In a recent column by Bill McClellan in the St. Louis Post-Dispatch, he suggested, as a way to cut government spending, that we eliminate military funerals for all veterans except for those who died in combat. He states that buglers who play “Taps” make $24.50 per service and, although, not excessive, the government is just “tapped out” and needs to cut spending.
I saw an interview with Mr. McClellan and Laura Ingraham and he seems like a nice enough fellow. He served his country during the Vietnam War, and for that, I thank him for his service. But, as he wrote in his column, “most veterans did nothing heroic” and, as far as he was concerned, the country paid him back with the college education he derived from the G.I. Bill. His solution for the fiscal problem was that if a veteran wished to have a military funeral, he should join a veterans’ association and let the association provide military honors at the funerals of their members.
I would have to disagree with Mr. McClellan on two points. First, I question his definition of “heroism” and the second, I don’t agree with him about the government expenditure for military funerals.
I don’t know whether Mr. McClellan was drafted or enlisted. If he was drafted, (and if my memory serves me well) he could’ve gone to Canada, he could’ve gotten a student deferment, he could’ve feigned or overstated a medical problem, he could’ve gotten married, or he could’ve applied for a job in an “essential” civilian occupation.
On the other hand, if he enlisted, as our current men and women in the military have done, he made a deliberate decision to serve his country.
In either case, being drafted or having enlisted, anyone who serves in our military is a hero. Women who enlisted in the Marine Corps during WWII were never in combat but held vital jobs behind the scenes such as radio operators, parachute riggers, drivers, cooks, bakers, auto mechanics, etc., all jobs that would’ve had to have been filled by men, thereby reducing the number of combat troops. The same probably holds true today. To say that any person who wears a military uniform in this country is not a hero is a misjudgment.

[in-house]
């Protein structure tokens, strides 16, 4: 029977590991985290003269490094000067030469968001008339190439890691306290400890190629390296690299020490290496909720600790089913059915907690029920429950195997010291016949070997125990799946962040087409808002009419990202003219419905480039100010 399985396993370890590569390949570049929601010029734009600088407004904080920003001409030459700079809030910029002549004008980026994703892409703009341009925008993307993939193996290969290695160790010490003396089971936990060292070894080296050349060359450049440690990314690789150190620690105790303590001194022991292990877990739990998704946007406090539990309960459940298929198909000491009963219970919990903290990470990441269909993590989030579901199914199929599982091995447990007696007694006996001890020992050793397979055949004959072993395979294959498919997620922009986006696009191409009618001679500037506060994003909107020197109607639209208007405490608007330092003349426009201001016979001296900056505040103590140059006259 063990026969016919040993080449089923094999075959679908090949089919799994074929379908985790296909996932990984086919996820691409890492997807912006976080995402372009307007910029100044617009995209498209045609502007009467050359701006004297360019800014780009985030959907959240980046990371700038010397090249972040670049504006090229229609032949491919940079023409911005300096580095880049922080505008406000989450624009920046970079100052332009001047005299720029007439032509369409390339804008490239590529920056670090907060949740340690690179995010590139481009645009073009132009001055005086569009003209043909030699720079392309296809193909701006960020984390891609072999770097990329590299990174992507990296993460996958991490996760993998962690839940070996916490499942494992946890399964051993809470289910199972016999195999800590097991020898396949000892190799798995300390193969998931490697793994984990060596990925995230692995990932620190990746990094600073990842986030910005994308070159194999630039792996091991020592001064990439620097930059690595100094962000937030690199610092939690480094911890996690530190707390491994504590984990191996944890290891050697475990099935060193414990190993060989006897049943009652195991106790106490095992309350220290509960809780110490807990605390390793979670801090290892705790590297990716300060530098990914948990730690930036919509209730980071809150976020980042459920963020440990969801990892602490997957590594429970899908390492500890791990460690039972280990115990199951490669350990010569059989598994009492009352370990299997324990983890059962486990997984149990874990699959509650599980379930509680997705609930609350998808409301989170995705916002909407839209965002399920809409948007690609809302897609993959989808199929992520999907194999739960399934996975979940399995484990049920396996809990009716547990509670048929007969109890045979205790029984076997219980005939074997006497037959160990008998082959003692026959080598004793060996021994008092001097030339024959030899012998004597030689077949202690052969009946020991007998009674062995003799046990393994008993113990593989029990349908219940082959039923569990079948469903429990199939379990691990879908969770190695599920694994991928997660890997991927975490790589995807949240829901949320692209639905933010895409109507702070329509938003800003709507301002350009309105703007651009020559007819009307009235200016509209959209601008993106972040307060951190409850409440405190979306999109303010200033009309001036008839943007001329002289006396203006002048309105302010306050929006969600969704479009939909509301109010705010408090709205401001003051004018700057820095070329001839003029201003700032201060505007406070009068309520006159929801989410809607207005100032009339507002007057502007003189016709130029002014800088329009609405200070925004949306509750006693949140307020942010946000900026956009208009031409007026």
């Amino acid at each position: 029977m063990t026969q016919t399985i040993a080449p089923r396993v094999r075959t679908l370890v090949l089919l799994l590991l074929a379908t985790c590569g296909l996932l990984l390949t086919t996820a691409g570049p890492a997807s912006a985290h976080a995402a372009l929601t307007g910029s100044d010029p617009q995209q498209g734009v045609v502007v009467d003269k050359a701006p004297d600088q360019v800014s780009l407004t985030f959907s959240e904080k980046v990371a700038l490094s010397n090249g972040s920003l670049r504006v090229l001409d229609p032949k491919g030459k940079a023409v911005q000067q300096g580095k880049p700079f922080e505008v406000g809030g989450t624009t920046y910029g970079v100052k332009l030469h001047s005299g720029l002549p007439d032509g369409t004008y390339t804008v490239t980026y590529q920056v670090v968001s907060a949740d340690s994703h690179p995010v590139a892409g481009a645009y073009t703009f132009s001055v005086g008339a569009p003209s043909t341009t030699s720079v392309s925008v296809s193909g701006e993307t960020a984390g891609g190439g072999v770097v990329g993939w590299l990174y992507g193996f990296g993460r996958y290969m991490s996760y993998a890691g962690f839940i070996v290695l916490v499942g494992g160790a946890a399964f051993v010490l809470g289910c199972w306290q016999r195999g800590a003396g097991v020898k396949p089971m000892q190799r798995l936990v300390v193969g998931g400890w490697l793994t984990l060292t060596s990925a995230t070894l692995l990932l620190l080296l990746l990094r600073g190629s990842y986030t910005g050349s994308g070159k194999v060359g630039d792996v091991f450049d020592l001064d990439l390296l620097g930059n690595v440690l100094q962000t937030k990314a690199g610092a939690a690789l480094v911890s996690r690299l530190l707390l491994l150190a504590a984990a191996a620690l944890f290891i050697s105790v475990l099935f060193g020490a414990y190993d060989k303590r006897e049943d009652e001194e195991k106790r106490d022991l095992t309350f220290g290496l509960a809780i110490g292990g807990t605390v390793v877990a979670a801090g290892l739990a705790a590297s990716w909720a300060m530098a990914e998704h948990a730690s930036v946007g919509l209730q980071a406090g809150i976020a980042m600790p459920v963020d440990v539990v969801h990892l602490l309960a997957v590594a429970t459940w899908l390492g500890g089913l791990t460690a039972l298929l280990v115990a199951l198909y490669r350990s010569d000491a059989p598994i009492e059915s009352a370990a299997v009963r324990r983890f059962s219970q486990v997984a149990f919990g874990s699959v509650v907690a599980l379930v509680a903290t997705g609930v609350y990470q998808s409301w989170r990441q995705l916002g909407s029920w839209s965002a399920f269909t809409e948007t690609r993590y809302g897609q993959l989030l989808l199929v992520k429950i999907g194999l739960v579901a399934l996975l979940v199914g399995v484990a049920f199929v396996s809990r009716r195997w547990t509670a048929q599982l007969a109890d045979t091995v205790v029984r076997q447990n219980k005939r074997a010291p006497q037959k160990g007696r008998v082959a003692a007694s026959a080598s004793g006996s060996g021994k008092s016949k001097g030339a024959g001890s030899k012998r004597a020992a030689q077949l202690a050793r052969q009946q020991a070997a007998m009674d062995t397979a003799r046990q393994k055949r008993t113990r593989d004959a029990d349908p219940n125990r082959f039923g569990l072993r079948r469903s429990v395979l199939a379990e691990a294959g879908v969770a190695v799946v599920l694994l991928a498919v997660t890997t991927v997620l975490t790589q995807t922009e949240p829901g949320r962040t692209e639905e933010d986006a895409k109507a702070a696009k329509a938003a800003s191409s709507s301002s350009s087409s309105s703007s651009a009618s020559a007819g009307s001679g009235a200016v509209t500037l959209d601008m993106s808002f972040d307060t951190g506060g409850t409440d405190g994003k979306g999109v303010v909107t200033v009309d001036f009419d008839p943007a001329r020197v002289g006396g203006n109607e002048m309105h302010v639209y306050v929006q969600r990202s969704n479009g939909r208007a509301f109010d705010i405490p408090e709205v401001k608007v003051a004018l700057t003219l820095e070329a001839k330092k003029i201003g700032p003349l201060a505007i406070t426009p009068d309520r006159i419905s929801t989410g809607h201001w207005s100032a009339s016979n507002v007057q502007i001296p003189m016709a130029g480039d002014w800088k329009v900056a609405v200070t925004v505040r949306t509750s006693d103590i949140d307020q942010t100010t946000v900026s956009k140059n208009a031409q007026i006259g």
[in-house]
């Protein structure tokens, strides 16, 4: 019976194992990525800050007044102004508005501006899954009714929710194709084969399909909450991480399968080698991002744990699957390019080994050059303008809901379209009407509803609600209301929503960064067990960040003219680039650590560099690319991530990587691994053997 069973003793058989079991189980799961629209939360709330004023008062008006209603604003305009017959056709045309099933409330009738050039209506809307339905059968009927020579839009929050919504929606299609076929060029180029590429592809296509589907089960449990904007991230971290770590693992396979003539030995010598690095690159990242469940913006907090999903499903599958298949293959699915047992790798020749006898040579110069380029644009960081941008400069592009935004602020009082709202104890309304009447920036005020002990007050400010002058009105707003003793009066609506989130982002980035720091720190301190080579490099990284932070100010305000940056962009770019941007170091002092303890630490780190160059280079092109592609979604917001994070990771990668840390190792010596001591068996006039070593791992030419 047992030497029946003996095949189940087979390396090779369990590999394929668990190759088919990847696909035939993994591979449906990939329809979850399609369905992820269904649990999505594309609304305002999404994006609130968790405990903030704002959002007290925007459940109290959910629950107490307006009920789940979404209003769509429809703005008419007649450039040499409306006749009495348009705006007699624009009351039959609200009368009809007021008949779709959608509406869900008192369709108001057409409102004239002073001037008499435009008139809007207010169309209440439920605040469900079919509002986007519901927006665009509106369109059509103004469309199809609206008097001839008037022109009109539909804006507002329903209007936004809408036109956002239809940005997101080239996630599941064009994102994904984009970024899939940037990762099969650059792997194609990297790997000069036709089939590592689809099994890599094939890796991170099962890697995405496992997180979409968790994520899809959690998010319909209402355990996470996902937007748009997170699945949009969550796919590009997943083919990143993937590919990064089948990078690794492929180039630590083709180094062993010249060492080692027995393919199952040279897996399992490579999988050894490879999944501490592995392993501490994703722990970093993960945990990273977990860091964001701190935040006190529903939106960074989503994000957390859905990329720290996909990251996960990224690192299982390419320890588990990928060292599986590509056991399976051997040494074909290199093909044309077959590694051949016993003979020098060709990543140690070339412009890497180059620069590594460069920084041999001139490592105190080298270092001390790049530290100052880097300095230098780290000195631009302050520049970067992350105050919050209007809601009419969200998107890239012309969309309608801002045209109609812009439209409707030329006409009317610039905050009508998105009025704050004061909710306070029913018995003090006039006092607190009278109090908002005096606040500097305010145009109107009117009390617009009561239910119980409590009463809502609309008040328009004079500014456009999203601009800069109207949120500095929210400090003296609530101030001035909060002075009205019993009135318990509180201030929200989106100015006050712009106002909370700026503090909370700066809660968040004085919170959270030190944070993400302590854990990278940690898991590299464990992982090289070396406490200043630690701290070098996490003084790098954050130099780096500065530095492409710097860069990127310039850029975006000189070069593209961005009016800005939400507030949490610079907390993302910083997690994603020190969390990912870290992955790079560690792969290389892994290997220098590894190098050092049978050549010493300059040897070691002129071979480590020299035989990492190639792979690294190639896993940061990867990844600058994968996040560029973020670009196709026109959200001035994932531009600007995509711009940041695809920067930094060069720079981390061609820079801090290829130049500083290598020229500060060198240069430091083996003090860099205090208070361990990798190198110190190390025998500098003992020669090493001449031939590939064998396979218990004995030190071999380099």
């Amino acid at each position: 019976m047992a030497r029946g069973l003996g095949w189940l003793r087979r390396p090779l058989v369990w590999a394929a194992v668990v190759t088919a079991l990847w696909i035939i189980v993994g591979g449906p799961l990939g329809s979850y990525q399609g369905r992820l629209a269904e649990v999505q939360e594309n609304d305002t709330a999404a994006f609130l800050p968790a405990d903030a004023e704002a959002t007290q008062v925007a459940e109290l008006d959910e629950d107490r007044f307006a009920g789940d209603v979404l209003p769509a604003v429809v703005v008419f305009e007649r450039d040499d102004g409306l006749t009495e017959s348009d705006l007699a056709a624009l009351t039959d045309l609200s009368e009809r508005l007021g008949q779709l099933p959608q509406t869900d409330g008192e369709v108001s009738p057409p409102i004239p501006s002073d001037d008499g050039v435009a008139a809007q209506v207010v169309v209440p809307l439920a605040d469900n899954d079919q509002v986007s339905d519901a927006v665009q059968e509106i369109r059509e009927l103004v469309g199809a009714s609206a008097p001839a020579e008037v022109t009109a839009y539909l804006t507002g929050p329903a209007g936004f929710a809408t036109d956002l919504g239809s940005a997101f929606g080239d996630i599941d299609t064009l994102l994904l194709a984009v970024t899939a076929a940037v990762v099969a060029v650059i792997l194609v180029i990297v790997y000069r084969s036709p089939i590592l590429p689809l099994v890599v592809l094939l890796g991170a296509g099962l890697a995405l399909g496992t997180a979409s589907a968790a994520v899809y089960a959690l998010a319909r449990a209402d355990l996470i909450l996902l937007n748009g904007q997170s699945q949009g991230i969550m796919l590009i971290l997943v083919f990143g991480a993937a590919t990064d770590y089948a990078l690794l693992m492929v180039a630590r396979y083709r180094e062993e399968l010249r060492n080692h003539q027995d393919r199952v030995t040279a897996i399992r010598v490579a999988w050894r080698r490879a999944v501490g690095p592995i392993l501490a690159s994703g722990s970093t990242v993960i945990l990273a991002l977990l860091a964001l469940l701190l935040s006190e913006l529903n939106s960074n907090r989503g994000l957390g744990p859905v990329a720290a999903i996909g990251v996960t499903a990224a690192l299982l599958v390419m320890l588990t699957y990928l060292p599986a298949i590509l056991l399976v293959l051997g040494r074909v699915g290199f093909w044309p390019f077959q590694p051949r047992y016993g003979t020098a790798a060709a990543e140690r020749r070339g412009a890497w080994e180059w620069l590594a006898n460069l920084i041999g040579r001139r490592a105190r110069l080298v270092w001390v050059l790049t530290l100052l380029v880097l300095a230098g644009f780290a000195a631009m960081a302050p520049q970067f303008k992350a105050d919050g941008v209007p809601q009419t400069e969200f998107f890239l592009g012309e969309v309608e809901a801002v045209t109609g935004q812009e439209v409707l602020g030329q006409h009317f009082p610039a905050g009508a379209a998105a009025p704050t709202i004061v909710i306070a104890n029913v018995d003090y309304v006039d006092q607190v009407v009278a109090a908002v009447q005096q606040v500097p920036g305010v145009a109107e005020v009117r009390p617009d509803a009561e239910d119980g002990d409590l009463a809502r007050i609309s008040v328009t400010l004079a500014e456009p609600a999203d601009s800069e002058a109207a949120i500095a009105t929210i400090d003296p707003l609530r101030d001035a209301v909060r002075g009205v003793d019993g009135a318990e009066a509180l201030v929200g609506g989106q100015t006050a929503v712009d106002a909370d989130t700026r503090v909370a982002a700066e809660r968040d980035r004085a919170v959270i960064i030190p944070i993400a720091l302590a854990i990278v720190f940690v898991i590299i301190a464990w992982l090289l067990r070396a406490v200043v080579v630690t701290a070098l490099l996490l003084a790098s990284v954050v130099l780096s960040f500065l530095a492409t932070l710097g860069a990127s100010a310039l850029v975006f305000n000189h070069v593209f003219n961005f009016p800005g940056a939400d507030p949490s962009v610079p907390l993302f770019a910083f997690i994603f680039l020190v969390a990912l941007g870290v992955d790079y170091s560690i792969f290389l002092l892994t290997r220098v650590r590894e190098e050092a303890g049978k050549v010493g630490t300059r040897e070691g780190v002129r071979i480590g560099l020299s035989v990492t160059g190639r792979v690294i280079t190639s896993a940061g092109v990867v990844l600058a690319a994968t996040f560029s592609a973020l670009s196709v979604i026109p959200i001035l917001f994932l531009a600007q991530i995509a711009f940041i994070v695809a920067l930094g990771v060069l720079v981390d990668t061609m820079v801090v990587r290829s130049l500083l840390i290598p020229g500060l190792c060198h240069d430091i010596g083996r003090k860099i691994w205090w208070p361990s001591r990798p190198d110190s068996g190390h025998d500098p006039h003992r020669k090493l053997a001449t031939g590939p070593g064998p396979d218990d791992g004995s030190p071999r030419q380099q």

Getting out alive doesn’t make one less of a hero than someone who died on the battlefield. The sacrifice is different, but sacrifice, in whatever form, should still be honored and revered.
Anyone who puts on a uniform with the potential of being in harm’s way in order to protect the interests of our country and we, its people, is a hero to me, including Mr. McClellan, even if he doesn’t see himself as one.
On the second point, fiscal responsibility, anyone who’s read my articles knows how crazy I get about government waste. Providing military funerals for all our veterans is not an item I would eliminate from our balance sheet.
Today, when our government is hemorrhaging money in handouts to people who give back absolutely nothing to America and are not required to account for it (e.g., no drug testing required for welfare) or even perform community service or some type of volunteer work in exchange for those handouts, I have a real problem with people who think that our military’s men and women should not be accorded a military funeral. Whatever the cost of the bugler, or any other expense attributable to the military funeral, should be gladly paid by the taxpayer with a smile and a big “thank you!”
I’m not at all interested in teaching Moroccans how to make pottery at a cost of $27 million, or spending $1.5 million to find out why some women homosexuals are fat while homosexual males are not, or spending $325,000 to build a robotic squirrel or $682,750 to study shrimp on a treadmill. There’s plenty of room for government to cut back, including footing a $585,000 bill for Joe Biden’s recent one-night-stay in Paris. Cutting back military honors for our veterans is not one of them.
I don’t get it, but if you do, God bless you.
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